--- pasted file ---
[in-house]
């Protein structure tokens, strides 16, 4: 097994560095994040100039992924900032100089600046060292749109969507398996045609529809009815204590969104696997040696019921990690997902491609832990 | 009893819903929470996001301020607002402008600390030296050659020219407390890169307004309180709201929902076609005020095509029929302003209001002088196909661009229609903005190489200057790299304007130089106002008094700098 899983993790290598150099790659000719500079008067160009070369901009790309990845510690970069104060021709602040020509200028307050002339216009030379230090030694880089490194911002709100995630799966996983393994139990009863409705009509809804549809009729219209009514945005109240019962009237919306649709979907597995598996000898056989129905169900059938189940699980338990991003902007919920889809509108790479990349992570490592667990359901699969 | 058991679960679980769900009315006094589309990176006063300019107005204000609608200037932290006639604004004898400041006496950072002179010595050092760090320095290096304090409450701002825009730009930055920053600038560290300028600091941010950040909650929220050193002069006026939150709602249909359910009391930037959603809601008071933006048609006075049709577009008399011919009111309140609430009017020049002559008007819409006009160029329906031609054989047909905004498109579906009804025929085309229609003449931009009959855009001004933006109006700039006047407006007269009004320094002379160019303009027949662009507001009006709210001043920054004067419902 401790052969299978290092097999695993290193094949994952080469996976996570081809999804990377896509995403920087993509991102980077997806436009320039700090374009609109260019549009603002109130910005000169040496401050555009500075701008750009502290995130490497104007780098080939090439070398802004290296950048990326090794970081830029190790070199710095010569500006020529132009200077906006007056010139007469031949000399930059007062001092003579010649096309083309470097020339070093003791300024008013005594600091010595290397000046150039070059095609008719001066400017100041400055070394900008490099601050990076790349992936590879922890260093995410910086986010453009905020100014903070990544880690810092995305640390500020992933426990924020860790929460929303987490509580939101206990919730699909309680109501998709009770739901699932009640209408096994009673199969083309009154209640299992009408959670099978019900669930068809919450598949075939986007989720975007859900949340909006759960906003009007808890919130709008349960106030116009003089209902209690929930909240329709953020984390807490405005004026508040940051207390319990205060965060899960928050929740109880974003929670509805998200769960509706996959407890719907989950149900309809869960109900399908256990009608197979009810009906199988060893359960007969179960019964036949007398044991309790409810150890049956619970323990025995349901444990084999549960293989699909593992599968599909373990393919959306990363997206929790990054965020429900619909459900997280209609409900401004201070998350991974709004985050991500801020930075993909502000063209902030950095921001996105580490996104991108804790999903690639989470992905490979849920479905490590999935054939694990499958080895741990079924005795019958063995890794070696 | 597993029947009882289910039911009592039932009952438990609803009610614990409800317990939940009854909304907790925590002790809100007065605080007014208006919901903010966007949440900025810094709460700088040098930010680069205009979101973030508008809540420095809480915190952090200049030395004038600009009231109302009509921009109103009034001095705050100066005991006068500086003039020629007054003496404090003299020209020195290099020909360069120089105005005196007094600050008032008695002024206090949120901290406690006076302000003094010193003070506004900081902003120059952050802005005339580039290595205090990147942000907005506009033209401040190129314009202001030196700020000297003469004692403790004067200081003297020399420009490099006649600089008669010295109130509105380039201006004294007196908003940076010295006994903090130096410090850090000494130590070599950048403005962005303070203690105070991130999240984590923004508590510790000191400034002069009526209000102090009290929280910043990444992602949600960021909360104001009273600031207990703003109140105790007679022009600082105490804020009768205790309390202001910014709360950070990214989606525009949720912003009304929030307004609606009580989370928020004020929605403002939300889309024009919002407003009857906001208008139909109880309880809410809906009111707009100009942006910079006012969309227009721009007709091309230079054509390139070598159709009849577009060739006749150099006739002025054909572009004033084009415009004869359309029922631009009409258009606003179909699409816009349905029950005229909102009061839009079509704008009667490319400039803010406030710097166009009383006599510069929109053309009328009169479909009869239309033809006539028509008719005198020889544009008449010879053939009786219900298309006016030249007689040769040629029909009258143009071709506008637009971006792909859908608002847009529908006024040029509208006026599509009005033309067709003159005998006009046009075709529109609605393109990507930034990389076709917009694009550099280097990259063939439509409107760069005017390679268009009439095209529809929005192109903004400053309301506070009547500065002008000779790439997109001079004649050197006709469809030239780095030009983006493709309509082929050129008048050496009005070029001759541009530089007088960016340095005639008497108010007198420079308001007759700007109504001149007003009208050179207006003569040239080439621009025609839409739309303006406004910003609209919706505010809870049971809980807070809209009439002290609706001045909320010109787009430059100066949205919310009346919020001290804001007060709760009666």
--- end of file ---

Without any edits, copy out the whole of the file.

[in-house]
């Protein structure tokens, strides 16, 4: 097994560095994040100039992924900032100089600046060292749109969507398996045609529809009815204590969104696997040696019921990690997902491609832990 | 009893819903929470996001301020607002402008600390030296050659020219407390890169307004309180709201929902076609005020095509029929302003209001002088196909661009229609903005190489200057790299304007130089106002008094700098 899983993790290598150099790659000719500079008067160009070369901009790309990845510690970069104060021709602040020509200028307050002339216009030379230090030694880089490194911002709100995630799966996983393994139990009863409705009509809804549809009729219209009514945005109240019962009237919306649709979907597995598996000898056989129905169900059938189940699980338990991003902007919920889809509108790479990349992570490592667990359901699969 | 058991679960679980769900009315006094589309990176006063300019107005204000609608200037932290006639604004004898400041006496950072002179010595050092760090320095290096304090409450701002825009730009930055920053600038560290300028600091941010950040909650929220050193002069006026939150709602249909359910009391930037959603809601008071933006048609006075049709577009008399011919009111309140609430009017020049002559008007819409006009160029329906031609054989047909905004498109579906009804025929085309229609003449931009009959855009001004933006109006700039006047407006007269009004320094002379160019303009027949662009507001009006709210001043920054004067419902 401790052969299978290092097999695993290193094949994952080469996976996570081809999804990377896509995403920087993509991102980077997806436009320039700090374009609109260019549009603002109130910005000169040496401050555009500075701008750009502290995130490497104007780098080939090439070398802004290296950048990326090794970081830029190790070199710095010569500006020529132009200077906006007056010139007469031949000399930059007062001092003579010649096309083309470097020339070093003791300024008013005594600091010595290397000046150039070059095609008719001066400017100041400055070394900008490099601050990076790349992936590879922890260093995410910086986010453009905020100014903070990544880690810092995305640390500020992933426990924020860790929460929303987490509580939101206990919730699909309680109501998709009770739901699932009640209408096994009673199969083309009154209640299992009408959670099978019900669930068809919450598949075939986007989720975007859900949340909006759960906003009007808890919130709008349960106030116009003089209902209690929930909240329709953020984390807490405005004026508040940051207390319990205060965060899960928050929740109880974003929670509805998200769960509706996959407890719907989950149900309809869960109900399908256990009608197979009810009906199988060893359960007969179960019964036949007398044991309790409810150890049956619970323990025995349901444990084999549960293989699909593992599968599909373990393919959306990363997206929790990054965020429900619909459900997280209609409900401004201070998350991974709004985050991500801020930075993909502000063209902030950095921001996105580490996104991108804790999903690639989470992905490979849920479905490590999935054939694990499958080895741990079924005795019958063995890794070696 | 597993029947009882289910039911009592039932009952438990609803009610614990409800317990939940009854909304907790925590002790809100007065605080007014208006919901903010966007949440900025810094709460700088040098930010680069205009979101973030508008809540420095809480915190952090200049030395004038600009009231109302009509921009109103009034001095705050100066005991006068500086003039020629007054003496404090003299020209020195290099020909360069120089105005005196007094600050008032008695002024206090949120901290406690006076302000003094010193003070506004900081902003120059952050802005005339580039290595205090990147942000907005506009033209401040190129314009202001030196700020000297003469004692403790004067200081003297020399420009490099006649600089008669010295109130509105380039201006004294007196908003940076010295006994903090130096410090850090000494130590070599950048403005962005303070203690105070991130999240984590923004508590510790000191400034002069009526209000102090009290929280910043990444992602949600960021909360104001009273600031207990703003109140105790007679022009600082105490804020009768205790309390202001910014709360950070990214989606525009949720912003009304929030307004609606009580989370928020004020929605403002939300889309024009919002407003009857906001208008139909109880309880809410809906009111707009100009942006910079006012969309227009721009007709091309230079054509390139070598159709009849577009060739006749150099006739002025054909572009004033084009415009004869359309029922631009009409258009606003179909699409816009349905029950005229909102009061839009079509704008009667490319400039803010406030710097166009009383006599510069929109053309009328009169479909009869239309033809006539028509008719005198020889544009008449010879053939009786219900298309006016030249007689040769040629029909009258143009071709506008637009971006792909859908608002847009529908006024040029509208006026599509009005033309067709003159005998006009046009075709529109609605393109990507930034990389076709917009694009550099280097990259063939439509409107760069005017390679268009009439095209529809929005192109903004400053309301506070009547500065002008000779790439997109001079004649050197006709469809030239780095030009983006493709309509082929050129008048050496009005070029001759541009530089007088960016340095005639008497108010007198420079308001007759700007109504001149007003009208050179207006003569040239080439621009025609839409739309303006406004910003609209919706505010809870049971809980807070809209009439002290609706001045909320010109787009430059100066949205919310009346919020001290804001007060709760009666």